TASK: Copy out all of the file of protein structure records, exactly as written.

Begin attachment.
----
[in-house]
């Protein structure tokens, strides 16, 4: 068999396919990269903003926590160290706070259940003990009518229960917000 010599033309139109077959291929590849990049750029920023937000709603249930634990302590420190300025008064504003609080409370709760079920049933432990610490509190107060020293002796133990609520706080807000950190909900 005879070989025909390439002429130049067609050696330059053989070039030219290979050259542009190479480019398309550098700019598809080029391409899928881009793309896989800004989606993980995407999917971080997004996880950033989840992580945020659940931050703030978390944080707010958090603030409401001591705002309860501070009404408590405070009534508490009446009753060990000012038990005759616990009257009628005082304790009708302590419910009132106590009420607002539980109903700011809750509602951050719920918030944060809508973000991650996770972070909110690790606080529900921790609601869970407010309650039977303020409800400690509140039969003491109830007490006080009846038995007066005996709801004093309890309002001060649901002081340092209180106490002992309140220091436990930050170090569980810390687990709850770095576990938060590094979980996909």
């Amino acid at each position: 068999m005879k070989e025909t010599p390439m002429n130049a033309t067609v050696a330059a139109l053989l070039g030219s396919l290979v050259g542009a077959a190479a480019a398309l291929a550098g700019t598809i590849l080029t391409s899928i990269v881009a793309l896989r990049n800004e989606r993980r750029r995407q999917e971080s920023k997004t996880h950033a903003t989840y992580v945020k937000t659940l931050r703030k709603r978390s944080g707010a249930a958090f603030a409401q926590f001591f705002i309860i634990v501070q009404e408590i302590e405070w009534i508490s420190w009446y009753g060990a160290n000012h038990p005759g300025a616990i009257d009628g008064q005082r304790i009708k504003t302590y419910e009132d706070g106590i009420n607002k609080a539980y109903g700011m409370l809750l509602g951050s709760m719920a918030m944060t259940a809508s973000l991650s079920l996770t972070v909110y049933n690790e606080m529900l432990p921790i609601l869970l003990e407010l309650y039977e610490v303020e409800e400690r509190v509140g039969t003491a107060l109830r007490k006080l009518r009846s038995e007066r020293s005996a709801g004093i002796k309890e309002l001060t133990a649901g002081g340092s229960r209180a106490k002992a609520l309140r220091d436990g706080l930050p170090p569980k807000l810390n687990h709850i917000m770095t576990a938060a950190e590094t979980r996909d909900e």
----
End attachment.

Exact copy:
[in-house]
């Protein structure tokens, strides 16, 4: 068999396919990269903003926590160290706070259940003990009518229960917000 010599033309139109077959291929590849990049750029920023937000709603249930634990302590420190300025008064504003609080409370709760079920049933432990610490509190107060020293002796133990609520706080807000950190909900 005879070989025909390439002429130049067609050696330059053989070039030219290979050259542009190479480019398309550098700019598809080029391409899928881009793309896989800004989606993980995407999917971080997004996880950033989840992580945020659940931050703030978390944080707010958090603030409401001591705002309860501070009404408590405070009534508490009446009753060990000012038990005759616990009257009628005082304790009708302590419910009132106590009420607002539980109903700011809750509602951050719920918030944060809508973000991650996770972070909110690790606080529900921790609601869970407010309650039977303020409800400690509140039969003491109830007490006080009846038995007066005996709801004093309890309002001060649901002081340092209180106490002992309140220091436990930050170090569980810390687990709850770095576990938060590094979980996909």
């Amino acid at each position: 068999m005879k070989e025909t010599p390439m002429n130049a033309t067609v050696a330059a139109l053989l070039g030219s396919l290979v050259g542009a077959a190479a480019a398309l291929a550098g700019t598809i590849l080029t391409s899928i990269v881009a793309l896989r990049n800004e989606r993980r750029r995407q999917e971080s920023k997004t996880h950033a903003t989840y992580v945020k937000t659940l931050r703030k709603r978390s944080g707010a249930a958090f603030a409401q926590f001591f705002i309860i634990v501070q009404e408590i302590e405070w009534i508490s420190w009446y009753g060990a160290n000012h038990p005759g300025a616990i009257d009628g008064q005082r304790i009708k504003t302590y419910e009132d706070g106590i009420n607002k609080a539980y109903g700011m409370l809750l509602g951050s709760m719920a918030m944060t259940a809508s973000l991650s079920l996770t972070v909110y049933n690790e606080m529900l432990p921790i609601l869970l003990e407010l309650y039977e610490v303020e409800e400690r509190v509140g039969t003491a107060l109830r007490k006080l009518r009846s038995e007066r020293s005996a709801g004093i002796k309890e309002l001060t133990a649901g002081g340092s229960r209180a106490k002992a609520l309140r220091d436990g706080l930050p170090p569980k807000l810390n687990h709850i917000m770095t576990a938060a950190e590094t979980r996909d909900e």